Danielle got nuez and cajeta (goat milk caramel, a slightly funky yummy flavor). I hadn’t realized I could get two flavors in my cup at once (duh) and the vendor offered to switch one out but I went tunnel vision at this point and all I could see and and taste and feel at this point was sweet, hydrating, pecan-city nieves de nuez. Later I wished I had tasted elote (corn) mamey (a seasonal fruit), the zapotes (more fruits), and beso oaxaqueno (oaxacan kiss..I have no idea what this could mean), but of course I didn’t regret my decision.

My frozen treat loving companion was adamant that we do. This. Every. Day. But there was so much to see we didn’t make it back. Danielle and I walked a bunch of blocks up Tinoco Y Palacios in the shade in a state of extreme bliss I will never forget.

Lucky for you and me I was able to recreate the product pretty dead on. Excepting for the fact that I used an ice cream maker, and for a slight difference in milk/terroir/exhaust fumes etc..

1/2 cup toasted pecans
3 cups whole milk
1/2 cup sugar
1 tsp sweet rice flour or cornstarch
pinch of kosher salt

Yields 1 quart.

Toast the pecans in a dry cast iron, let them cool, then rough chop. Be sure to gather up any fine pecan dust as well as the larger pieces. Put all ingredients in a sauce pot and heat gently for about 15-20 minutes. Dont let the milk boil and stir often so the starch thickens the mixture slightly, and it doesn’t get too hot. You want the sugar to dissolve and the pecans to impart their flavor to the milk.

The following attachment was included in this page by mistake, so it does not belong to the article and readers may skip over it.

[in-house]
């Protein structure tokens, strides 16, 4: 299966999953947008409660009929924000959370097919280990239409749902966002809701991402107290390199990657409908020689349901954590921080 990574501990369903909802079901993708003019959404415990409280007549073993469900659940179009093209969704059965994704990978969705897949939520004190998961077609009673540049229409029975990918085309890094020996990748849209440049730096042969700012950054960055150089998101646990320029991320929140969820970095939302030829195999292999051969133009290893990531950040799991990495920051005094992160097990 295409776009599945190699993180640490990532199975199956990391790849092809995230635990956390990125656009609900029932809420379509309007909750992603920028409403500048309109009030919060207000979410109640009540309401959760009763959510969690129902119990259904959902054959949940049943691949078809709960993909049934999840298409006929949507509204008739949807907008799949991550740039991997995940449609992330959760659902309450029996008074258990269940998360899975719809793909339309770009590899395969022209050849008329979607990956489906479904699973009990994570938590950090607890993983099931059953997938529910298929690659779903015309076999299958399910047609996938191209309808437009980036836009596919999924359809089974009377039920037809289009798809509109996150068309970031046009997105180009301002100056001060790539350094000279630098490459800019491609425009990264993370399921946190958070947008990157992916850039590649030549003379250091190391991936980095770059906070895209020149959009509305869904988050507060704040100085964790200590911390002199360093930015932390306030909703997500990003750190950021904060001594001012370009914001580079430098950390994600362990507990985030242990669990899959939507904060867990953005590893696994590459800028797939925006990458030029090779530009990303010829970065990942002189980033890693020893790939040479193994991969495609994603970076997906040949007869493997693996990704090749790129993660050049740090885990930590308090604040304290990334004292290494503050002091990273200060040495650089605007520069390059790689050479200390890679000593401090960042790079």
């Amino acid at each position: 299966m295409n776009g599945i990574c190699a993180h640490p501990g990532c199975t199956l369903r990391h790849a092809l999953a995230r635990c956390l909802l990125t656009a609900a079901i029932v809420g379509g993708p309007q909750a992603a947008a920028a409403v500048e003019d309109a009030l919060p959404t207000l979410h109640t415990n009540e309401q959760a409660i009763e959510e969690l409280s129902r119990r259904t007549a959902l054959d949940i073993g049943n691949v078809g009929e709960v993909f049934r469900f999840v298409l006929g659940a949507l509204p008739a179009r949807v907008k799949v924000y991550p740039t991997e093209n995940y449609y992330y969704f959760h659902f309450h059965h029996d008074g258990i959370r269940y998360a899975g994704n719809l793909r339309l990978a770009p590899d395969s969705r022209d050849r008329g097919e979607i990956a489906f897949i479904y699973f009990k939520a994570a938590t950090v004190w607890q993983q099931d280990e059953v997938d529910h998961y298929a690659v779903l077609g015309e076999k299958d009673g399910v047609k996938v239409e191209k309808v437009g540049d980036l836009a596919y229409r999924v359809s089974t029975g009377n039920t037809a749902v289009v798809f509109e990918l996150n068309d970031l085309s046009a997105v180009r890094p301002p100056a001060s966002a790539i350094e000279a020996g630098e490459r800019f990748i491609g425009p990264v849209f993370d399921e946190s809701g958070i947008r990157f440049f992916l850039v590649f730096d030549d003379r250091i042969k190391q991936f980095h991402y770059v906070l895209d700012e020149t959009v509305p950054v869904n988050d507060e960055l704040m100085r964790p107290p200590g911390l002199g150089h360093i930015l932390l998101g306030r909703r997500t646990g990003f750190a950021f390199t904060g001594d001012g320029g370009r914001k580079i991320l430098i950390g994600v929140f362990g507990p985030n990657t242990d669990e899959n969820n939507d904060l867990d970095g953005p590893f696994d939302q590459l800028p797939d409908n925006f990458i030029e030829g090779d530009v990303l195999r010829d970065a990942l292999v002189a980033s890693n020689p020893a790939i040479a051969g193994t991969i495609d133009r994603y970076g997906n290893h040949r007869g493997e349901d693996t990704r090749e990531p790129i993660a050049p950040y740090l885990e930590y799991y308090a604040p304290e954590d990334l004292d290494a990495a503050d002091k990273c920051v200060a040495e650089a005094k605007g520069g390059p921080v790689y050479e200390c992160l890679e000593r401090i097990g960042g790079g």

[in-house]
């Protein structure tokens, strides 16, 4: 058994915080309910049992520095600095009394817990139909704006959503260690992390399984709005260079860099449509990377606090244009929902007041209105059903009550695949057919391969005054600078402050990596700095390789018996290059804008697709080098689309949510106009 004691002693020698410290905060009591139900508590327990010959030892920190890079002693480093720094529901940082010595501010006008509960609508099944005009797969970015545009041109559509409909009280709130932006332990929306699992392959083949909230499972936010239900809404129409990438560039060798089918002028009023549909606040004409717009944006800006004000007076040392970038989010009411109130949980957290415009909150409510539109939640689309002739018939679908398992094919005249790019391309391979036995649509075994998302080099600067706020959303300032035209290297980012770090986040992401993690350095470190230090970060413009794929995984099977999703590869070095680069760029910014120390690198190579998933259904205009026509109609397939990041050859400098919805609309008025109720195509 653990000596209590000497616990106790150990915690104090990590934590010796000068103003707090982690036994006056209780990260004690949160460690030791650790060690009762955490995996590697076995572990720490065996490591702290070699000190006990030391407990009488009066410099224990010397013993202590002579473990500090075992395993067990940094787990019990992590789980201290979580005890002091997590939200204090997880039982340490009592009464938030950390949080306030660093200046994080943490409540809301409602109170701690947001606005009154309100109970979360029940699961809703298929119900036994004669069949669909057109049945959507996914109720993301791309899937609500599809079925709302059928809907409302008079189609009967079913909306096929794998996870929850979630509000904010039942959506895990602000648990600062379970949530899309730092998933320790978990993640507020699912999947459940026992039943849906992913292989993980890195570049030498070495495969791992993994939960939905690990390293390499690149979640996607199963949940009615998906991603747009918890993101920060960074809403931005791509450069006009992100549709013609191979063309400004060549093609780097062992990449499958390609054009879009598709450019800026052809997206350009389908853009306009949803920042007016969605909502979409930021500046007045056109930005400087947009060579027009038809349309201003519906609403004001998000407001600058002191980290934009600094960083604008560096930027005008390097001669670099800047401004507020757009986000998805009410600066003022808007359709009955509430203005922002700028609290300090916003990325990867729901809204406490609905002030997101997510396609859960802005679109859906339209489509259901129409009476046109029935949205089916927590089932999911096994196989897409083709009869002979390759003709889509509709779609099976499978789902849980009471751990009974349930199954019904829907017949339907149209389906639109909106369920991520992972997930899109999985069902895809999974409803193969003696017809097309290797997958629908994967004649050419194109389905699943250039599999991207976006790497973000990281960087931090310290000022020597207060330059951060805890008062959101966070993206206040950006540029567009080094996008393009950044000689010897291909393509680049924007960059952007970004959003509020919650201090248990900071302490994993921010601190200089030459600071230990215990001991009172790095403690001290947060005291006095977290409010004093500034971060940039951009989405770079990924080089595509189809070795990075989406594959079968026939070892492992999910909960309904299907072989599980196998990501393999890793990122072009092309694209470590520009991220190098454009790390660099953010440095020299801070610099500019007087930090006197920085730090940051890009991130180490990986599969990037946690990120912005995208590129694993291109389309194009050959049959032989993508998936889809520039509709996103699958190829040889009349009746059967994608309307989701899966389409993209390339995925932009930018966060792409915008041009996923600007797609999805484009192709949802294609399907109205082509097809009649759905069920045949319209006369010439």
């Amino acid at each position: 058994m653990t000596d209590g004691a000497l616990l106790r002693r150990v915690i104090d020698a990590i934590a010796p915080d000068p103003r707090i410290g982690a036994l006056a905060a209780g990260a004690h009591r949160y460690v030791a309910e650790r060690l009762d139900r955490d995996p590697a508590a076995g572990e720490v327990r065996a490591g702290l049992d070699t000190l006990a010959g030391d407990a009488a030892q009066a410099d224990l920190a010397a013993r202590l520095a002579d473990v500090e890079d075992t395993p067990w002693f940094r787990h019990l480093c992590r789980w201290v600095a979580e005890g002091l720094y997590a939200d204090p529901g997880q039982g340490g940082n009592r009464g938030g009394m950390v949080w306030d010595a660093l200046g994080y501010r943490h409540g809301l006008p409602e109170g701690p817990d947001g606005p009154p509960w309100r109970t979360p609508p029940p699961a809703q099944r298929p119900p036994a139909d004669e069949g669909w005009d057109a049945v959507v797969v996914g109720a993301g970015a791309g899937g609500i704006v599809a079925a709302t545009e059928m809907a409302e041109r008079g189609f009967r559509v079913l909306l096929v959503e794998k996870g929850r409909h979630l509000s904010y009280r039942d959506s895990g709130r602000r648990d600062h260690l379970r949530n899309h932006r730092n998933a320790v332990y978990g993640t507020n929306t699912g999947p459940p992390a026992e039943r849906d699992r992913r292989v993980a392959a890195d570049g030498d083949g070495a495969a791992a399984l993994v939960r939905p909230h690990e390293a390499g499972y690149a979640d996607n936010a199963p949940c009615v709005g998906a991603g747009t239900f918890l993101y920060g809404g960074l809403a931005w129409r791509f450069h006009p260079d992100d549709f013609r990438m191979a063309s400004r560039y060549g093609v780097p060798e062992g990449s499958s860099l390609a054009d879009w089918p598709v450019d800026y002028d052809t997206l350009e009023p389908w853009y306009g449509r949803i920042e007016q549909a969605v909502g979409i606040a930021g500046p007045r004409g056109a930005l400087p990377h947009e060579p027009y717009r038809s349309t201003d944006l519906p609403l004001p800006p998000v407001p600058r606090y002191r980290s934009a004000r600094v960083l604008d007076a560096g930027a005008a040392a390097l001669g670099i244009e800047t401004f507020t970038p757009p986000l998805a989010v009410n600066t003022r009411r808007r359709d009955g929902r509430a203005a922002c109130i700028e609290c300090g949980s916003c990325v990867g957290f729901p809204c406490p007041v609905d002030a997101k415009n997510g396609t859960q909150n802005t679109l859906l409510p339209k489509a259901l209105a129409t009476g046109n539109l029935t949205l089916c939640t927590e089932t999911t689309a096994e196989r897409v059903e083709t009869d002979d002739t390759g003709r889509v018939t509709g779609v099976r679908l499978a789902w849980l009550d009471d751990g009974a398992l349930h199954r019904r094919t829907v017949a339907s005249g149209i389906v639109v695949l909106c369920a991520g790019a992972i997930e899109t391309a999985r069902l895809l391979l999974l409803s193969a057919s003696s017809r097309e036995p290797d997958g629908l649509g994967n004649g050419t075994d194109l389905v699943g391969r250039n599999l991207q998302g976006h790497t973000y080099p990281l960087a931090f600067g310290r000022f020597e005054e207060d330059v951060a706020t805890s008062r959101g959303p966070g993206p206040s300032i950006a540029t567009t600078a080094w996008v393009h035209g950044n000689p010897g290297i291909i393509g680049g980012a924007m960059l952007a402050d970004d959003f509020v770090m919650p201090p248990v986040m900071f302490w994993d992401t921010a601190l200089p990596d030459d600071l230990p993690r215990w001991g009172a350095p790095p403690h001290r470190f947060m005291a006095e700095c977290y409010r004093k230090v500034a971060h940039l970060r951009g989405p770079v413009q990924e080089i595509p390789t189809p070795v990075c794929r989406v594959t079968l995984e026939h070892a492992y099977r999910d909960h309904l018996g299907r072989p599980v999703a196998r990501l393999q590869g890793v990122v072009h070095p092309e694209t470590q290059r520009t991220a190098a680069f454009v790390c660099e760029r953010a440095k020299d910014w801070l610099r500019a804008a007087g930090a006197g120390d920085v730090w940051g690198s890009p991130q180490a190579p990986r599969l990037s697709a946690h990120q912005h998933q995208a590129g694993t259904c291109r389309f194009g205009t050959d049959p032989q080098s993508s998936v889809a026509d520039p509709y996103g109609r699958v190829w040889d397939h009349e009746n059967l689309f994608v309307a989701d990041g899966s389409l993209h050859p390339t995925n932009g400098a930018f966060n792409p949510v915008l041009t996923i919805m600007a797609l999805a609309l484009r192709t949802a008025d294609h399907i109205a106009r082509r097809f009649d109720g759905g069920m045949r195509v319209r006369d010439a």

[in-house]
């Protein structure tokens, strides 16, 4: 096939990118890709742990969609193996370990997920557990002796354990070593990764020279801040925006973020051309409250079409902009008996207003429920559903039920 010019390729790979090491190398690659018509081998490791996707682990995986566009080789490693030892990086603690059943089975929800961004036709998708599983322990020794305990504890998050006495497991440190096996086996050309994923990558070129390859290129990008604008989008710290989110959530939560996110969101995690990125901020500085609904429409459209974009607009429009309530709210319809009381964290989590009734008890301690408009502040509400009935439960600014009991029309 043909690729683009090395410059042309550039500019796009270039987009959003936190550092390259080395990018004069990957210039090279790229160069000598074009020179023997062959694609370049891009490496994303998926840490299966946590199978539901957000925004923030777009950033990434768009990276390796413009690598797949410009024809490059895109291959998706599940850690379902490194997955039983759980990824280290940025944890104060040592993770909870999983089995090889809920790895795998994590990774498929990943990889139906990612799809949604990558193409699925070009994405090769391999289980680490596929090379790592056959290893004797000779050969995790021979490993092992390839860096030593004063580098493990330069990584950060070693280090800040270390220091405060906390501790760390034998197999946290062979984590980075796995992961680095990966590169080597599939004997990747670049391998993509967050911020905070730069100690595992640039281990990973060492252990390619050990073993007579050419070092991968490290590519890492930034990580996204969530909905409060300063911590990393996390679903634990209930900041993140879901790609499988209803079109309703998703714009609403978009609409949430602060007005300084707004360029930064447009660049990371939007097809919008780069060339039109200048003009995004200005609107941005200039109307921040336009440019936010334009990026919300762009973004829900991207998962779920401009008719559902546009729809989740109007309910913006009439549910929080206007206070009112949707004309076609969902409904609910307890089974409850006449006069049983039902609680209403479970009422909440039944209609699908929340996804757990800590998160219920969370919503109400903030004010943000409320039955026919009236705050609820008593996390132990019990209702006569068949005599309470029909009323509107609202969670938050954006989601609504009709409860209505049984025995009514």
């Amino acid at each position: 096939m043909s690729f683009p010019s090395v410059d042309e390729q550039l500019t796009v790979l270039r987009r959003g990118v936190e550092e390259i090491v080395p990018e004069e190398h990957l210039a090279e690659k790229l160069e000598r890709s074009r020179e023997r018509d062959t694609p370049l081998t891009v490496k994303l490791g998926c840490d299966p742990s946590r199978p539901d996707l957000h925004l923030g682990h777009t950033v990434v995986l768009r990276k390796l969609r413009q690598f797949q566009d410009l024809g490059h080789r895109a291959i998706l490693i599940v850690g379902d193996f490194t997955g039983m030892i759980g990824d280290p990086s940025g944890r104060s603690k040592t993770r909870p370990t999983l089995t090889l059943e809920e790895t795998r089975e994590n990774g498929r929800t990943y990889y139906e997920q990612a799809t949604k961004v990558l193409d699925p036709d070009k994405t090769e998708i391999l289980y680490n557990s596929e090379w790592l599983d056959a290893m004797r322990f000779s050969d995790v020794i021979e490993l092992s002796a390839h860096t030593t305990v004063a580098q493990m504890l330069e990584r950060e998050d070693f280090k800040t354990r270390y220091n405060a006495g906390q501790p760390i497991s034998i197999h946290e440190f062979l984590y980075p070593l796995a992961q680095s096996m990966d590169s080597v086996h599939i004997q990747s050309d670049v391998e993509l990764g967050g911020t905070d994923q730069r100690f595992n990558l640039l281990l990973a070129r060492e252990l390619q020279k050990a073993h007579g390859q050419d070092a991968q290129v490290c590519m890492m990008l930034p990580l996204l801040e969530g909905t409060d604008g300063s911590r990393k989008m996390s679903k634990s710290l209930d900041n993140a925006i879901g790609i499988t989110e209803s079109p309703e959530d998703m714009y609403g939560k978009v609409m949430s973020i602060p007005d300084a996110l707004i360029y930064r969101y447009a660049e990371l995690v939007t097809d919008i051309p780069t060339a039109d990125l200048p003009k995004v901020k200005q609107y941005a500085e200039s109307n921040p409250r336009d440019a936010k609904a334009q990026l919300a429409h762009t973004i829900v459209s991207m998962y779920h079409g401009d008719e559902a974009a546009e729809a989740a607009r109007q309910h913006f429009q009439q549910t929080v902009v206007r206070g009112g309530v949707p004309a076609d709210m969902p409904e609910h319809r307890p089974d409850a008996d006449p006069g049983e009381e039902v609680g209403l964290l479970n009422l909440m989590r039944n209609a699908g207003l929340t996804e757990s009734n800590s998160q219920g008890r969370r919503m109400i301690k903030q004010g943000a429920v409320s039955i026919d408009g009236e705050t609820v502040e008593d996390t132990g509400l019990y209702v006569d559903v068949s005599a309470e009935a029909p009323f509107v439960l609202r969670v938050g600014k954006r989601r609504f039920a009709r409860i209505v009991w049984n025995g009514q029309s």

Pour the mixture into a stainless bowl and set it in a ice bath, and stir until chilled enough to put in the fridge. After about an hour, run through an ice cream maker, store in a quart container, and fluff with a fork.

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From Dish Danielle:

I’ve just returned from my very first trip to Mexico. I had the perfect guide, Dish Amelia, who’s been across the border before and knows Oaxaca City like the back of her hand. I am not exaggerating when I tell you that we did an excellent job eating our way through the OAX. SLD style….

The trip provided each sense with its own degree of intoxication: The brightly colored buildings and the incredible flora of southern Mexico; the hypnotizing sounds of bustling markets; vendors waving flags and enticing you with their sing-song-y pitches; the dizzying aromas wafting out of kitchen windows; Mexican chocolates, fresh tortillas, grilled meats over massive barbecues; the textures of traditional woven garments…